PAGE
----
Solving Business Problems


Once every month a number of CEOs get together, not to strike up business deals among themselves, but to listen to each others’ ideas, opportunities, problems and issues and to give constructive feedback about each others’ businesses.  Their intentions are to support and help each other lead and manage their companies better.  They are members of The Executive Connection (TEC), an international network of CEOs set up in the USA in 1957 and introduced to Australia by Dr Phil Meddings in 1986.

TEC is based on the basic tenent that being a chief executive is often a very lonely job.  The group acts as an objective sounding board for CEOs to bounce ideas off with their peers.

TEC groups comprise 12 to 14 CEOs from non-competing businesses.  Each group meets monthly for a full-day session.  In the morning they are exposed to the latest business ideas from visiting Resource Speakers.  In the afternoon, members discuss opportunities and issues about their businesses.

These confidential sessions are facilitated by a group chairman who is a former CEO with wide business experience or an experienced strategic management consultant.

During meetings, members share their issues, problems, opportunities and experiences to learn from one another.  As a TEC Chairman I know of nine years, I know that the members of my groups have considered most business problems including:  strategic direction, divestment, acquisition, restructuring, quality control, systems, decision‑making, communication, incentives, sales, marketing, human resource management, customer service, profitability, staff morale, financial reporting, key performance indicators, product and process research and development, and value adding activities.

What we do for members is get them to focus on the fundamentals of business and become committed to continuous improvement.

In the afternoon executive session, members raise their specific business issues.  Opinions are candid and honest.  Members from different industries provide different perspectives about the topic.  Over a period of time a high level of trust is built up as there are no hidden agendas.  At the end of the day, each member takes home a personal action summary which is reviewed and followed up by the Chairman at their next one-on-one session.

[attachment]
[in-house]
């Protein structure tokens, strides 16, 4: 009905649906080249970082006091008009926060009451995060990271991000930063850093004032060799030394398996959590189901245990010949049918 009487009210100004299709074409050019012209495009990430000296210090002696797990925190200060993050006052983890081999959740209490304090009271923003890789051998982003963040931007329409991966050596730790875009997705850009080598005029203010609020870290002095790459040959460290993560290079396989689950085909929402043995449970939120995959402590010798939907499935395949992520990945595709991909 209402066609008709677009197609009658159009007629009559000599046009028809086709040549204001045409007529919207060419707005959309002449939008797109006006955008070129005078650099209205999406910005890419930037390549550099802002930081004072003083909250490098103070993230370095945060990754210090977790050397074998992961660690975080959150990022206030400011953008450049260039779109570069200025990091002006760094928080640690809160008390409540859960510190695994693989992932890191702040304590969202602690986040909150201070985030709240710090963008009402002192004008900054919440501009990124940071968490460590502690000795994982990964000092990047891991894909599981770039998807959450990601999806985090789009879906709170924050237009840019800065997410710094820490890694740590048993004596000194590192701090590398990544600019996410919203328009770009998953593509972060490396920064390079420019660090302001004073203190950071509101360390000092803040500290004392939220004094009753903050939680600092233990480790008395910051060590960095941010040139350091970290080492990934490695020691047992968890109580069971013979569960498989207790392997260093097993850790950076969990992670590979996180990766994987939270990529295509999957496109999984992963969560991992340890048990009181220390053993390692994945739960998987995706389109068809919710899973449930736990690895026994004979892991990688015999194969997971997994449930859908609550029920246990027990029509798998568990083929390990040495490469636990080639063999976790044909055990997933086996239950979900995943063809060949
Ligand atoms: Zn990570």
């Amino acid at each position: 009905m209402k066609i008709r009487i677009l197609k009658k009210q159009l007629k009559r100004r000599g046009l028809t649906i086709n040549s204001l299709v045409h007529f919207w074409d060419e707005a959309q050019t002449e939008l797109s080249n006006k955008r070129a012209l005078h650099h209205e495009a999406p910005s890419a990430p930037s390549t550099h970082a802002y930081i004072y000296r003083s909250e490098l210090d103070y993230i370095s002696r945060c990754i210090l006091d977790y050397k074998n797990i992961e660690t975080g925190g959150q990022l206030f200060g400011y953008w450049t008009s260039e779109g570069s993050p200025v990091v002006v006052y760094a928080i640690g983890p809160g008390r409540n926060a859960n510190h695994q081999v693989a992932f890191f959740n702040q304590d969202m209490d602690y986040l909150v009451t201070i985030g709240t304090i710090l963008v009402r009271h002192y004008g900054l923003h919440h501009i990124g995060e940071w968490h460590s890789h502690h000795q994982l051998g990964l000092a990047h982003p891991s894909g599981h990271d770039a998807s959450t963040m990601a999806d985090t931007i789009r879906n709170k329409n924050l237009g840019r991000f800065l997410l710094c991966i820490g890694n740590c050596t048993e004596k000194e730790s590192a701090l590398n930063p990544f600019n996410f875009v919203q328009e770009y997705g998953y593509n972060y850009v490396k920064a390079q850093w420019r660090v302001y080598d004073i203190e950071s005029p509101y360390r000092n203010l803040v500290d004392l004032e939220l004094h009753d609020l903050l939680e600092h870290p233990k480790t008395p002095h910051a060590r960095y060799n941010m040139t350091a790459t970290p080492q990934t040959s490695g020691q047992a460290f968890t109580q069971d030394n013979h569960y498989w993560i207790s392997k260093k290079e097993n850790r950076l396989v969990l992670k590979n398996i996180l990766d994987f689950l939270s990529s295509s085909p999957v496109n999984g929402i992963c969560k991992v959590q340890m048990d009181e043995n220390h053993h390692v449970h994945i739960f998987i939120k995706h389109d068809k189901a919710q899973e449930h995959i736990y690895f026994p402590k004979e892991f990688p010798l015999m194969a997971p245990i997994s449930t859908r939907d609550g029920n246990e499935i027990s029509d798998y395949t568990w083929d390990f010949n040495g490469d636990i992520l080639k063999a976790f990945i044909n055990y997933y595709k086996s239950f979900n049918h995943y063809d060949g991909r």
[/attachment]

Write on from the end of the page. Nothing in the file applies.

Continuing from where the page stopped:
In recruiting members, a Chairman has to consider whether the person will be a good fit to that group, with the right chemistry with the other group members.  This is a long-term commitment and each party has to be comfortable.  Some of the strategic issues discussed in TEC meetings include:  competent leadership, skilled and competent people, effective planning systems, improving customer relations, supporting suppliers, superior products and services, efficient processes, capable value adding processes, effective distribution systems and appropriate information systems.



The effectiveness of a company is directly proportionate to the effectiveness of its leader and the actions he or she takes.  TEC is a laboratory which helps CEOs to develop as leaders.  In some cases, the Chairman assisted by the group, counsels the CEO to appoint a professional General Manager to develop the business to the next level.  This requires courage, security and a willingness to change by the CEO involved.

This has happened to several members.  The benefits to the business have been enormous and the CEOs involved have been delighted with the results.  Linked to this is having skilled and competent people.



This is often a weak area of a business with many companies having no Human Resource Plan or system in place to select, induct, develop, reward and retain good staff.  Particularly relevant is to what extent learning organisations are being developed.